Medically Assisted Detox
- Print Version In This Article
- Advantages to a Medically Assisted Detoxification
- Disadvantages to a Medically Assisted Detoxification
- Medically Assisted Detoxification and Therapy
- The End Result
What is a Medically Assisted Detox?
A medically assisted detox is the supervised weaning of a drug addict, using a substitute drug. There is a whole host of substitute drugs available including: Suboxone, methadone and benzodiazepines. The average medically assisted detox lasts between three and seven days, depending on the individual circumstances. The National Institute on Drug Abuse confirms that medically assisted detoxification alone is not enough to ensure a successful recovery.
Advantages to a Medically Assisted Detoxification
The most common substitute drugs used during a medically assisted detoxification are Suboxone and methadone. The main advantage to the use of these drugs is they can reduce the severity of withdrawal symptoms. Withdrawing from any drug is an uncomfortable experience and it is often the need to avoid these symptoms that encourages people to keep taking the drug. Therefore, offering them a safer substitute encourages them to become less physically dependent on the substance, says author Judy Bury for a Radcliffe-Oxford website.
Medical detox is only the first step of an addiction rehabilitation program. Experts believe the use of substitute drugs enables an addict to be in a better frame of mind to tackle the rest of the process.
There is also the safety aspect; unlike with street drugs; the individual is taking the drug in a safe environment under medical supervision. While this is a relatively safe process, if anything were to go wrong there are people around to help straight away.
Disadvantages to a Medically Assisted Detoxification
The most vocal critics of medically assisted detoxification programs accuse it of allowing individuals to do nothing more than swap one addiction for the other. There is also a small chance that some individuals will abuse the substitute drug.
A medical detoxification also does not address the strong psychological dependency people have on a substance, which is often the hardest part of the habit to break. However, it is accepted that many cases of medically assisted detoxification are successful when used in combination with behavioral and cognitive therapy. While the initial part of the program lasts seven days, most people are allowed home and can take the substitute drug as an outpatient. However, this is not always the case and some people who are on high doses of methadone have to visit a rehab clinic every day.
Medically Assisted Detoxification and Therapy
Chemical dependency is described as being when a person feels compelled to drink alcohol or take drugs, even when it has it negative consequences on their health, relationships, social life and more. People who use drugs or alcohol on a regular basis are likely to quickly develop a tolerance to it. This results in a vicious circle, where the individual has to take more of the substance to achieve the same effects.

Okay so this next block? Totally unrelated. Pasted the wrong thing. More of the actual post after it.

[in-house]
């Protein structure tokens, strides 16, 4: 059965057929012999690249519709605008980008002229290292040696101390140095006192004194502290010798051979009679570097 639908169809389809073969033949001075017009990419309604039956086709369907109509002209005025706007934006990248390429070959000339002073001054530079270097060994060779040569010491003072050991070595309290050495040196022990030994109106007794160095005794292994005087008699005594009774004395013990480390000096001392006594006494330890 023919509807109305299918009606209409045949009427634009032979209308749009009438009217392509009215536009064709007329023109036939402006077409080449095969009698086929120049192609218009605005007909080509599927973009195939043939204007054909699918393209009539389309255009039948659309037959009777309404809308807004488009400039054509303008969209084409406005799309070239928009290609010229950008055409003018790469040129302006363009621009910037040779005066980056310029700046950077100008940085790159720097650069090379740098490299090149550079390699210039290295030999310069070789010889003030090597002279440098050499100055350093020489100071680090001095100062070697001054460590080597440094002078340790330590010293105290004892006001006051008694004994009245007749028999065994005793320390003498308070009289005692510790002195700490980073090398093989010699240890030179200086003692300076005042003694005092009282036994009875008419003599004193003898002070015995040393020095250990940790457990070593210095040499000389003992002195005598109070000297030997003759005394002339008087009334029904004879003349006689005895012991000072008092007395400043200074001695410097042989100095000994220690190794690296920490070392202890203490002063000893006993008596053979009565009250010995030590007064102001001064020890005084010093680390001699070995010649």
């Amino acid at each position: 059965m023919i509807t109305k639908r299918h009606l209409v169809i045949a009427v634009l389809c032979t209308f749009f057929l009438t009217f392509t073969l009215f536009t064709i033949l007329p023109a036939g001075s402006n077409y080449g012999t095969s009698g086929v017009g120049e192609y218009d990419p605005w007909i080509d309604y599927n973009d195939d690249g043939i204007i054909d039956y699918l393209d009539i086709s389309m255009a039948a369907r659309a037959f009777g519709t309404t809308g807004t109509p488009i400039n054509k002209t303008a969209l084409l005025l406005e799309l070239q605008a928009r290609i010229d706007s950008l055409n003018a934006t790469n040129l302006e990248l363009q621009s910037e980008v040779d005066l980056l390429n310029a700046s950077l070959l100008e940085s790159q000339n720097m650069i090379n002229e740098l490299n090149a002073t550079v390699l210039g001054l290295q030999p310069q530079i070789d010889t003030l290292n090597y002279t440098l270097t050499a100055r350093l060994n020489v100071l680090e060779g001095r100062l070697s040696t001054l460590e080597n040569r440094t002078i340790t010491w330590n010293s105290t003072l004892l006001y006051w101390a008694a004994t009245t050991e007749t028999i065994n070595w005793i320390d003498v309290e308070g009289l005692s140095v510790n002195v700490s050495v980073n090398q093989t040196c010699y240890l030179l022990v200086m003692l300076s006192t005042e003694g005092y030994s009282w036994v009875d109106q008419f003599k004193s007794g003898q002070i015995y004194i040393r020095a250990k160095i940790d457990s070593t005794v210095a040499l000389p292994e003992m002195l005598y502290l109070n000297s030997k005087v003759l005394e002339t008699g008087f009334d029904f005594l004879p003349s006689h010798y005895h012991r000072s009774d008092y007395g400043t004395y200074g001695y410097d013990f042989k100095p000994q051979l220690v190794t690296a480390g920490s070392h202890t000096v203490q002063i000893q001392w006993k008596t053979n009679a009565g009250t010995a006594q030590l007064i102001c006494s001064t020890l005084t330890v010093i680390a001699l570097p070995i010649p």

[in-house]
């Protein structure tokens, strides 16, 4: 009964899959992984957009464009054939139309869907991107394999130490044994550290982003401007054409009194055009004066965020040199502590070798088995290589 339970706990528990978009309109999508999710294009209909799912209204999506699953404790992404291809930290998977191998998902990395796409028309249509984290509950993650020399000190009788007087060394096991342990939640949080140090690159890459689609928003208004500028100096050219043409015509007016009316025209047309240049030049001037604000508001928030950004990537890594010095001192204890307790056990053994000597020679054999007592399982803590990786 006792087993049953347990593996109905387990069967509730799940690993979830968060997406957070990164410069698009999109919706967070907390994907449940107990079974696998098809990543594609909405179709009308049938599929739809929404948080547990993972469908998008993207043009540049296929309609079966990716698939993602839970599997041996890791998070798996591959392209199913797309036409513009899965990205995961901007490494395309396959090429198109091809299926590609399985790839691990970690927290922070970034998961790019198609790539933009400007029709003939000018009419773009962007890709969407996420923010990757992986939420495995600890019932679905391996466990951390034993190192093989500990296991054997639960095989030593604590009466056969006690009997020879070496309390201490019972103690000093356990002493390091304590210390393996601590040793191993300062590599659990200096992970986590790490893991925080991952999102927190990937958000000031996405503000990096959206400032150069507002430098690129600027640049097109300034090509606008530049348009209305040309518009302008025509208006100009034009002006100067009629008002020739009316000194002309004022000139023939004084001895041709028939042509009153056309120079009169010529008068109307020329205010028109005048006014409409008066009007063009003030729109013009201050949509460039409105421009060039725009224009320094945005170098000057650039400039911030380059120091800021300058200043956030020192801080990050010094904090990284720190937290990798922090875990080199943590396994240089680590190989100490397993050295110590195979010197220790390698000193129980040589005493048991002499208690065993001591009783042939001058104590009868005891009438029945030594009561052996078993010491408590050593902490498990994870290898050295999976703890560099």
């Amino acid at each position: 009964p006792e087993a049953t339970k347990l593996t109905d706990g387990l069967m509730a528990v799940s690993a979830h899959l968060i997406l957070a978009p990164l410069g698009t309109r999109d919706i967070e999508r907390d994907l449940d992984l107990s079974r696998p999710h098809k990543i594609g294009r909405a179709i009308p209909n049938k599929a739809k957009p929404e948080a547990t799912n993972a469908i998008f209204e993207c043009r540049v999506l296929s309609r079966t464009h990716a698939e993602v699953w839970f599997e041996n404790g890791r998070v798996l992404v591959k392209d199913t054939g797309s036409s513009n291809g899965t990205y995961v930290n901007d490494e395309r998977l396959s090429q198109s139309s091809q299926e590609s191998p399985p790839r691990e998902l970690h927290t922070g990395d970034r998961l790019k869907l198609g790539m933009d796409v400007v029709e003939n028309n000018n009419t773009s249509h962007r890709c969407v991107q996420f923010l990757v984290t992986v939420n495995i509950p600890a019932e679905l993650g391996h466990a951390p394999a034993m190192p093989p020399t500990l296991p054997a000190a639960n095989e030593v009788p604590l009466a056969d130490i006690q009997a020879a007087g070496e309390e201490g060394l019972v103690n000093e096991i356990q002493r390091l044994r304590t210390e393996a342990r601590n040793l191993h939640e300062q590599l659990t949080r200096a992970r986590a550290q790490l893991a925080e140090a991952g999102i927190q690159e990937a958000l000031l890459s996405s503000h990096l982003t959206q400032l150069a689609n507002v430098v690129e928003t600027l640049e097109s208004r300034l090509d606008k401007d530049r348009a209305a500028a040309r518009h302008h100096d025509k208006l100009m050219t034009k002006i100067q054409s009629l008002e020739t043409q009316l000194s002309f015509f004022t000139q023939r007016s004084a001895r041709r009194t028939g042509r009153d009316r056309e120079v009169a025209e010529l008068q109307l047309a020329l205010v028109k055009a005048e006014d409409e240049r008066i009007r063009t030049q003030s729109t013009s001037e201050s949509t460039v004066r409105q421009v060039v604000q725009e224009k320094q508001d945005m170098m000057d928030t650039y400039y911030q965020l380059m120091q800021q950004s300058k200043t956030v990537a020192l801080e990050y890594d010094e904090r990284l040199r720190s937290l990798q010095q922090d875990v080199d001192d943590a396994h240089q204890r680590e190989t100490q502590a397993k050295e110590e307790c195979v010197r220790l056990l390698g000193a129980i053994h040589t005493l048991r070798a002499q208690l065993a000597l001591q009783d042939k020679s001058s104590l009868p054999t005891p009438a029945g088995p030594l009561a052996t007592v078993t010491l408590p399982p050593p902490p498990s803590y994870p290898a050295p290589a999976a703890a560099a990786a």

Although it is not impossible for a person to stop taking a substance on their own, they stand a much better chance of success if they attend a rehabilitation center program. These programs are often a combination of a medically assisted detox and psychotherapy.The role of the psychiatrist in a person’s recovery is very important, as recovering from addiction is less likely without addressing psychological dependency.
Most people who are addicted to a substance believe they need to keep taking the drug, in order to feel normal and be able to function properly. The more of a drug a person takes, the more tolerance is built up, which leads to a vicious circle.
To address psychological dependency, the patient must be honest about triggers. Triggers are the high-risk situations that encourage the person to take the drug. Once these are identified, the therapist can work with the individual on avoiding these situations. Problem solving and coping skills are also taught to individuals during therapy, as stress is one of the biggest triggers for drug addicts. The feeling of not being able to cope is enough to cause a relapse.
The End Result
A successful medically assisted detox should deal with a person’s withdrawal symptoms within between one week and one month. People who are on substitute drugs for longer than this are either being given the wrong dose or their withdrawal symptoms are not being addressed correctly. Ongoing therapy is always an option and it is often a good idea for the first 12 months to lower the individual’s chances of a relapse.
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